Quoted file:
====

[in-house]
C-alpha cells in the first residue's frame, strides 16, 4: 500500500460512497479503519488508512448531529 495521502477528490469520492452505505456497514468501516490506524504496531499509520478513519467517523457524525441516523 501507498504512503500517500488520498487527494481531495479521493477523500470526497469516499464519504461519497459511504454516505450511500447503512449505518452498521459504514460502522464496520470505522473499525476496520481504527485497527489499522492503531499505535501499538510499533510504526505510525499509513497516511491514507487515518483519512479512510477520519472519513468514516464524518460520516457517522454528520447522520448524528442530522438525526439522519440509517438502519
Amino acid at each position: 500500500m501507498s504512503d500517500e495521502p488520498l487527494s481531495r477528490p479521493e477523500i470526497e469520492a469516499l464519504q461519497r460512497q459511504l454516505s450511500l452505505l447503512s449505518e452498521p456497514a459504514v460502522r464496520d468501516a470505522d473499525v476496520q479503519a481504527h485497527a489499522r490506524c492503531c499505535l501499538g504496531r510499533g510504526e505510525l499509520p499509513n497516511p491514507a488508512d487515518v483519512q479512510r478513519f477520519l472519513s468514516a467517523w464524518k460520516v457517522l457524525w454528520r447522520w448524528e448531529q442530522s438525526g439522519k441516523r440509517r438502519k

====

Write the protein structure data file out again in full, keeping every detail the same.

[in-house]
C-alpha cells in the first residue's frame, strides 16, 4: 500500500460512497479503519488508512448531529 495521502477528490469520492452505505456497514468501516490506524504496531499509520478513519467517523457524525441516523 501507498504512503500517500488520498487527494481531495479521493477523500470526497469516499464519504461519497459511504454516505450511500447503512449505518452498521459504514460502522464496520470505522473499525476496520481504527485497527489499522492503531499505535501499538510499533510504526505510525499509513497516511491514507487515518483519512479512510477520519472519513468514516464524518460520516457517522454528520447522520448524528442530522438525526439522519440509517438502519
Amino acid at each position: 500500500m501507498s504512503d500517500e495521502p488520498l487527494s481531495r477528490p479521493e477523500i470526497e469520492a469516499l464519504q461519497r460512497q459511504l454516505s450511500l452505505l447503512s449505518e452498521p456497514a459504514v460502522r464496520d468501516a470505522d473499525v476496520q479503519a481504527h485497527a489499522r490506524c492503531c499505535l501499538g504496531r510499533g510504526e505510525l499509520p499509513n497516511p491514507a488508512d487515518v483519512q479512510r478513519f477520519l472519513s468514516a467517523w464524518k460520516v457517522l457524525w454528520r447522520w448524528e448531529q442530522s438525526g439522519k441516523r440509517r438502519k